Closing the gap
When Rose Atkins came to Charlottesville, she was surprised to see so many people in her office. She came from a place that had a lot more children than Charlottesville and was surprised to see the number of secretaries and workers in her office. So we could start there in eliminating some workers [“City fills $3 million gap in school budget,” March 6].
Also, the children in Charlottesville public schools are decreasing not increasing. If they have to count Charlottesville college kids that go here to increase their numbers so Richmond will send more money, then something is wrong with our system. In that same article, the Daily Progress reported that the school board wanted to entice families to move into the city so more children would go to city schools. Since our tax rate is .95 a hundred, compared with Albemarle County’s at .76 a hundred, I don’t think that is going to happen. Also many of the city students go to private schools.
Our graduation rate is very low in the public schools, and I don’t see a lot of new ideas. There was a reading program in the Washington Post (March 7, 2012 on p.B2) that offered a unique way of helping kids to improve their reading. It was called, “Reading program offers tutoring that helps both ways.” There are a lot of people out there trying to help kids and that includes our teachers. But I think Charlottesville is not very frugal, and they waste a lot of our money on non-essential items.
Carolyn J. Belt
Metrics of ecology
In her article about recycling clothes hangars [“Plastic hangers (and other stuff you don’t need),” February 21] Rose Brown stated that plastic hangers were not easily recycled, and that “Metal hangers aren’t much more eco-friendly. The plastic coating that is applied to keep them from rusting also makes them difficult to recycle.”
Nothing could be further from the truth.
Per the Wikipedia page on “Ferrous Metal Recycling” and my own personal experience, steel coat hangers are one of the most “eco-friendly” and recyclable products we have in the home. When steel is recycled, scrap steel is placed in a furnace and heated to a temperature that melts the steel, about 2500 degrees. At that temperature, the plastic quickly goes away. Home appliances are also easily recycled, even those that are enamel coated. The enamel also melts, albeit at a much higher temperature than a plastic coating. Metals other than steel are unlikely to be used for hangers because of the cost, but most metals are easily recycled.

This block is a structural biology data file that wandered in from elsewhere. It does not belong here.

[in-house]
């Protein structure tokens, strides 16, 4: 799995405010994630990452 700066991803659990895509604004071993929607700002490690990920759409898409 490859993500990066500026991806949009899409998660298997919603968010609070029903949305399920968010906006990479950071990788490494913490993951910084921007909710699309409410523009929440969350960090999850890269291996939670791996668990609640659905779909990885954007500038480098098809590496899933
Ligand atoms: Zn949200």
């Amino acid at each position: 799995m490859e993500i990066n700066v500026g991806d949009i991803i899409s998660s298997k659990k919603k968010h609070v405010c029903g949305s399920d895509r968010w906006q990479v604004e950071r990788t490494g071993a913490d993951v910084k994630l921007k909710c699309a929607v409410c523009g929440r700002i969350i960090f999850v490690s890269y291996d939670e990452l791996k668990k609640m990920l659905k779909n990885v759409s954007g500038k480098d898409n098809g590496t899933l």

Ms. Brown advocates the use of recycled cardboard hangers. I have no firsthand knowledge of these hangers, but my guess would be that more energy is used and more pollutants are generated in the initial manufacture and the subsequent recycling of paper. Also note that if one purchased heavy guage metal hangers, they would easily last a lifetime.
That brings up a concern I have for any claim of a product being “eco-friendly” or recyclable—how is that measured? To properly evaluate any product, you should do a full mass and energy balance of the manufacture of the item, then do a life-cycle analysis of the product to the end of it’s life. For example, for either a plastic, cardboard, or metal clothes hanger, one should compare the cost of the raw materials that went into the item, the energy required to produce it, and the emissions generated during production. Then one should look at how the item is disposed of a the end of its life, to include energy required to destroy it, pollutants generated, or cost of land filling. None of this information is easy to acquire on something like a clothes hanger, and including it for hangers would increase the initial cost, but it is the only way to compare the options.
I enjoy the articles on sustainable living, but we need more accurate information.